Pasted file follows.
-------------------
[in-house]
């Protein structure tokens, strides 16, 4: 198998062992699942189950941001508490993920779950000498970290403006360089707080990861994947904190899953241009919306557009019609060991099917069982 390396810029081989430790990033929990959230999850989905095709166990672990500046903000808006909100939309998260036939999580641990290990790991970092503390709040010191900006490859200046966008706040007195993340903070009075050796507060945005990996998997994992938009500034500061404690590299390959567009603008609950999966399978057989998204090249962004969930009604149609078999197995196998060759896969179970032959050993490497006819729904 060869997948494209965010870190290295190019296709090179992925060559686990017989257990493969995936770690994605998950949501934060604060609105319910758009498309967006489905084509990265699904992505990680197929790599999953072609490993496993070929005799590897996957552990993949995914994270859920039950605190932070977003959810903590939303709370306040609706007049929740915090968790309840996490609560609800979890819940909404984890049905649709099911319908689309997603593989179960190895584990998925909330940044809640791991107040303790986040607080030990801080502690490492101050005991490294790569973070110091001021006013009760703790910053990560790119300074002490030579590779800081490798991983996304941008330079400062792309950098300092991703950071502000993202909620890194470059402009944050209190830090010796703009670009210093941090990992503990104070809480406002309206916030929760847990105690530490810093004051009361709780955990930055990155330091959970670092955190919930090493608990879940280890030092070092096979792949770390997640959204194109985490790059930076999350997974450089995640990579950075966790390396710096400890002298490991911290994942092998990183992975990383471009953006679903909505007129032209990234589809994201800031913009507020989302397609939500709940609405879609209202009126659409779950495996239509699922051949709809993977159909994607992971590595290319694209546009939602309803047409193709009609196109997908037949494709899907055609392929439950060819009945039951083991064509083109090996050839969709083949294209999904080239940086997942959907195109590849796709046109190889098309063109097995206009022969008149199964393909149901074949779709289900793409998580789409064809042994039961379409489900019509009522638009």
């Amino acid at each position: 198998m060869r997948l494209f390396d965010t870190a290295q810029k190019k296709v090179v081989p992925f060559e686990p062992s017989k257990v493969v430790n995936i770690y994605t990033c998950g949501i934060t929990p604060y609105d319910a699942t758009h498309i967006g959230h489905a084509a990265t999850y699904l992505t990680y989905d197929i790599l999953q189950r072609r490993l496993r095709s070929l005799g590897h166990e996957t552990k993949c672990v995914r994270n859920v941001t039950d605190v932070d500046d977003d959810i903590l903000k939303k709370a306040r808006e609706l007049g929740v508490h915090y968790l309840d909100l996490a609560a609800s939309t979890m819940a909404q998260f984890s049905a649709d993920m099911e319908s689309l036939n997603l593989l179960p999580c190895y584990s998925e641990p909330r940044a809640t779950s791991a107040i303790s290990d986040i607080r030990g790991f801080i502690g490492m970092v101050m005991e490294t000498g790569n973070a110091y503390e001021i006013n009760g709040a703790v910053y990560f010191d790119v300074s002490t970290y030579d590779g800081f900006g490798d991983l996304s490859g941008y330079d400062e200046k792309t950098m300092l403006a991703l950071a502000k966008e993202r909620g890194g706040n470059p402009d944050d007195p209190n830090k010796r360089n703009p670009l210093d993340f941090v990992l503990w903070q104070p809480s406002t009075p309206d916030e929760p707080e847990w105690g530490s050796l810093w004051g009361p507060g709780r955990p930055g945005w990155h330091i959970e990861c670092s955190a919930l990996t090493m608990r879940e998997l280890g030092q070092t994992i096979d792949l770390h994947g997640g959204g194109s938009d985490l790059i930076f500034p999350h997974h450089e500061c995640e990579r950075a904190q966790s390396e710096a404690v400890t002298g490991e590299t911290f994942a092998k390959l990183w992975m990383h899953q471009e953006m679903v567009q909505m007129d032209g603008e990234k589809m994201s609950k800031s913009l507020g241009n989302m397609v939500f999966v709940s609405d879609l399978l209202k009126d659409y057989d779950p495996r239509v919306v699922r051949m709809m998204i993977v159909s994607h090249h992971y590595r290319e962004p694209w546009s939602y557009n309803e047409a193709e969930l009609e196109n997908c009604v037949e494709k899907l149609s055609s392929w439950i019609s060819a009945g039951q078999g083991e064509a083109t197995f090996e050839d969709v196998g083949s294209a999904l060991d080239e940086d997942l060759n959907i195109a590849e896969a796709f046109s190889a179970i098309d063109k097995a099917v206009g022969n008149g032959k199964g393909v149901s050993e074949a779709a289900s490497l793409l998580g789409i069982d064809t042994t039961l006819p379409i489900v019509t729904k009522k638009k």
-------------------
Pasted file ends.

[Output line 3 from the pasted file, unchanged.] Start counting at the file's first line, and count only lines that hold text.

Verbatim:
């Amino acid at each position: 198998m060869r997948l494209f390396d965010t870190a290295q810029k190019k296709v090179v081989p992925f060559e686990p062992s017989k257990v493969v430790n995936i770690y994605t990033c998950g949501i934060t929990p604060y609105d319910a699942t758009h498309i967006g959230h489905a084509a990265t999850y699904l992505t990680y989905d197929i790599l999953q189950r072609r490993l496993r095709s070929l005799g590897h166990e996957t552990k993949c672990v995914r994270n859920v941001t039950d605190v932070d500046d977003d959810i903590l903000k939303k709370a306040r808006e609706l007049g929740v508490h915090y968790l309840d909100l996490a609560a609800s939309t979890m819940a909404q998260f984890s049905a649709d993920m099911e319908s689309l036939n997603l593989l179960p999580c190895y584990s998925e641990p909330r940044a809640t779950s791991a107040i303790s290990d986040i607080r030990g790991f801080i502690g490492m970092v101050m005991e490294t000498g790569n973070a110091y503390e001021i006013n009760g709040a703790v910053y990560f010191d790119v300074s002490t970290y030579d590779g800081f900006g490798d991983l996304s490859g941008y330079d400062e200046k792309t950098m300092l403006a991703l950071a502000k966008e993202r909620g890194g706040n470059p402009d944050d007195p209190n830090k010796r360089n703009p670009l210093d993340f941090v990992l503990w903070q104070p809480s406002t009075p309206d916030e929760p707080e847990w105690g530490s050796l810093w004051g009361p507060g709780r955990p930055g945005w990155h330091i959970e990861c670092s955190a919930l990996t090493m608990r879940e998997l280890g030092q070092t994992i096979d792949l770390h994947g997640g959204g194109s938009d985490l790059i930076f500034p999350h997974h450089e500061c995640e990579r950075a904190q966790s390396e710096a404690v400890t002298g490991e590299t911290f994942a092998k390959l990183w992975m990383h899953q471009e953006m679903v567009q909505m007129d032209g603008e990234k589809m994201s609950k800031s913009l507020g241009n989302m397609v939500f999966v709940s609405d879609l399978l209202k009126d659409y057989d779950p495996r239509v919306v699922r051949m709809m998204i993977v159909s994607h090249h992971y590595r290319e962004p694209w546009s939602y557009n309803e047409a193709e969930l009609e196109n997908c009604v037949e494709k899907l149609s055609s392929w439950i019609s060819a009945g039951q078999g083991e064509a083109t197995f090996e050839d969709v196998g083949s294209a999904l060991d080239e940086d997942l060759n959907i195109a590849e896969a796709f046109s190889a179970i098309d063109k097995a099917v206009g022969n008149g032959k199964g393909v149901s050993e074949a779709a289900s490497l793409l998580g789409i069982d064809t042994t039961l006819p379409i489900v019509t729904k009522k638009k």